Tuesday, April 30, 2024

Viewings: April 2024

So this is what being a filthy casual feels like. Missed both the Mastermind final and The Grand National.

Hardly got to watch any films in April, but on the positive tip, none of the handful of titles I watched annoyed me; that's a win, in my book. The Cairnes Brothers' Late Night with the Devil was the best film this month. Looking forward to revisiting their film again later this year.



Run and Kill (Billy Tang, 1993)*

Late Night with the Devil (Cameron Cairnes & Colin Cairnes, 2023/2024)*

Immaculate (Michael Mohan, 2024)*

Snack Shack (Adam Rehmeier, 2024)*



Doctor Who - 'Spearhead from Space' (Sydney Newman, 1963 - 2024)


* First time viewings. 

Dada Debaser Notes:

  • Convinced Simon Yam's psychotic villain in Run and Kill is based on Sean Bean's character from Patriot Games (1992) taken to the extreme. Run and Kill has one of the most shocking kills I've watched in a while. Completely deserves its Cat. III status.
  • Adam Rehmeier's ode to the early nineties, with his coming of age comedy, Snack Shack, isn't really in the same league as his prior film, Dinner in America (2021). However, it's way better than last year's celebrated films like Bottoms (2023) and No Hard Feelings (2023).
  • Despite the cheap jump scares, Immaculate turned out to be an unexpectedly fun religious horror. That ending was absolutely crazy.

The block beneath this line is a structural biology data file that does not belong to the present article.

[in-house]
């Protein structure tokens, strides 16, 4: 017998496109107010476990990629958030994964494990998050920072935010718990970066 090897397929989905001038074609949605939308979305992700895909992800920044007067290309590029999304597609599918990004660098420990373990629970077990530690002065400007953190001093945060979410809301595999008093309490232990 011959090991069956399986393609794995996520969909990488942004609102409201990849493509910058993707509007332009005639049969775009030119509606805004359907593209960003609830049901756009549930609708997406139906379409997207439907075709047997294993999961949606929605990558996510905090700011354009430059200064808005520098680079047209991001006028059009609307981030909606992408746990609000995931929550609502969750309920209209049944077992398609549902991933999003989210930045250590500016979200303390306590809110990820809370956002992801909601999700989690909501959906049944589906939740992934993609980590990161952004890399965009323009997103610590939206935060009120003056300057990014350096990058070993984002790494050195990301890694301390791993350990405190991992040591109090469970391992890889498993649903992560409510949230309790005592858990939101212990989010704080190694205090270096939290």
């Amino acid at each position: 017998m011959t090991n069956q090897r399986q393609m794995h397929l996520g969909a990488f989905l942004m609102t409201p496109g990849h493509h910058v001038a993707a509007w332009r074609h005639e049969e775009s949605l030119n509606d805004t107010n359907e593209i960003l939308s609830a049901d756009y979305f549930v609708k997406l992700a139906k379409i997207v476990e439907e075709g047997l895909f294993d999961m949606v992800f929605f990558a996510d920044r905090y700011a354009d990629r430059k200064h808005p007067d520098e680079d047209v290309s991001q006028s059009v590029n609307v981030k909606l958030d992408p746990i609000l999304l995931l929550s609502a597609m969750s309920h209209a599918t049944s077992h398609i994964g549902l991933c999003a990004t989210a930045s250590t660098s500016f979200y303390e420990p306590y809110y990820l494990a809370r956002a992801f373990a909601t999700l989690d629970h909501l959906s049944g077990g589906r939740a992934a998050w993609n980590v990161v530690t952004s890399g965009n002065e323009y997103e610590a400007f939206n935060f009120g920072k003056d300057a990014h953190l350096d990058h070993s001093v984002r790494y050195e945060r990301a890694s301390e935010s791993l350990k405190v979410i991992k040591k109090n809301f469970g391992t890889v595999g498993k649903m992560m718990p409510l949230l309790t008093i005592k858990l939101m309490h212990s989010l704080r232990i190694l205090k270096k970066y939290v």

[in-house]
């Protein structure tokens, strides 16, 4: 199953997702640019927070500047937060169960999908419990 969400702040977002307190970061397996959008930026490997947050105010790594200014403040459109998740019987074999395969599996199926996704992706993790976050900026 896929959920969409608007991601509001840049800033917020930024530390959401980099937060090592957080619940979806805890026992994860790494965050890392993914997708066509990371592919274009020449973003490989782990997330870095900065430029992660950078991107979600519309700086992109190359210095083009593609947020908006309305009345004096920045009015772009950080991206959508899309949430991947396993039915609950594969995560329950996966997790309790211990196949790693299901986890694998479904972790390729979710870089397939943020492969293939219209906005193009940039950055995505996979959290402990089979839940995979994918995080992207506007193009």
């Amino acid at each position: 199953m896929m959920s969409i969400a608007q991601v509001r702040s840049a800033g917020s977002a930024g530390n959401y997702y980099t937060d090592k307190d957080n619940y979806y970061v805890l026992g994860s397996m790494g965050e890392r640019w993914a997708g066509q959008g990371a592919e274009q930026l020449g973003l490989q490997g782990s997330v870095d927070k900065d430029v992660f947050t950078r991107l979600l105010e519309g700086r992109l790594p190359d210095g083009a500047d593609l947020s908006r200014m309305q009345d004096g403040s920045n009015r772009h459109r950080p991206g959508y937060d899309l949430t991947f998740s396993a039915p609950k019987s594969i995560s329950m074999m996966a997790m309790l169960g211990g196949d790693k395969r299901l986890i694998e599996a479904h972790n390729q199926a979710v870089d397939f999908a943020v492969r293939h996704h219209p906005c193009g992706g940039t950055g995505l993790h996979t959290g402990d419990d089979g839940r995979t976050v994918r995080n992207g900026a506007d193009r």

Not by choice, but I watched some awful Greek television. Imagine my surprise hearing the one tune that's just as fondly remembered as Goblin's score from Dawn of the Dead (1978) being on some braindead sitcom.

Herbert Chappell - The Gonk
Seeing and Doing, 196(?)

Wednesday, April 24, 2024

TV Hell

Late Night with the Devil (Cameron Cairnes & Colin Cairnes, 2023/2024)

Turns out the Cairnes Brothers' Late Night with the Devil (2023/2024) was worth the wait after my post regarding it.

Set on Halloween night in 1977, Late Night with the Devil kicks off with an introduction (narrated by the awesome Michael Ironside) to the seventies cultural zeitgeist, along with the background of its protagonist, chat show host Jack Delroy (David Dastmalchian). 'Night Owls' is an ailing late night chat show struggling with its ratings. Thus, a spooky Halloween gimmick is utilised to attract more viewers. This scenario results in a gradual descent into supernatural horror. If the set-up sounds a lot like the fantastic Ghostwatch (1992), that's because it takes obvious insipration from it; including a spin on Mr. Pipes.

Late Night with the Devil is a fun and wild ride throughout its lean ninety or so minutes run time (take note, editors!). Watching how events spiral from oddly uncomfortable to abject horror from start to finish, is what makes this such an entertaining work. It's fun watching Dastmalchian's performace switch infront of the camera and during the black and white behind footage; a novel format that I wasn't sure about at first, but quickly won me over. 

It's entertaining watching Dastmalchian's protagonist react to the oddball guests on the show; ranging from the hammy psychic, the paranormal debunker, and the parapsychologist with her patient - a demonically possessed teenage girl! Also really dug the host's sidekick, Gus McConnell (Rhys Auteri). Watching him grow increasingly disturbed to out right sticken with fear during various scenes was hilarious.